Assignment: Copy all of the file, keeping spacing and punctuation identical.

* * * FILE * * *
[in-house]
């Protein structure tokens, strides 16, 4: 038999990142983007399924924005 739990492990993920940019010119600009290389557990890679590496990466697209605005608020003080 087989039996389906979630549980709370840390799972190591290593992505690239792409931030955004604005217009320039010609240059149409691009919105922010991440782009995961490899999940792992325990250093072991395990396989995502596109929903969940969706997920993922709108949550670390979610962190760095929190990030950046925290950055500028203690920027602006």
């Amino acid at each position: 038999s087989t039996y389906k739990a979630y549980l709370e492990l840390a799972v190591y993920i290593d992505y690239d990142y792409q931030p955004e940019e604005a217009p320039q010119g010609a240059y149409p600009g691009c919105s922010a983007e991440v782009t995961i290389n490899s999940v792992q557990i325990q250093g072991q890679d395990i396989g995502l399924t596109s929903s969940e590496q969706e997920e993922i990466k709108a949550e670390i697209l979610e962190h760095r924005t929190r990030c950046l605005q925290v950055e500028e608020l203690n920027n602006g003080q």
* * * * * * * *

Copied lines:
[in-house]
């Protein structure tokens, strides 16, 4: 038999990142983007399924924005 739990492990993920940019010119600009290389557990890679590496990466697209605005608020003080 087989039996389906979630549980709370840390799972190591290593992505690239792409931030955004604005217009320039010609240059149409691009919105922010991440782009995961490899999940792992325990250093072991395990396989995502596109929903969940969706997920993922709108949550670390979610962190760095929190990030950046925290950055500028203690920027602006």
């Amino acid at each position: 038999s087989t039996y389906k739990a979630y549980l709370e492990l840390a799972v190591y993920i290593d992505y690239d990142y792409q931030p955004e940019e604005a217009p320039q010119g010609a240059y149409p600009g691009c919105s922010a983007e991440v782009t995961i290389n490899s999940v792992q557990i325990q250093g072991q890679d395990i396989g995502l399924t596109s929903s969940e590496q969706e997920e993922i990466k709108a949550e670390i697209l979610e962190h760095r924005t929190r990030c950046l605005q925290v950055e500028e608020l203690n920027n602006g003080q």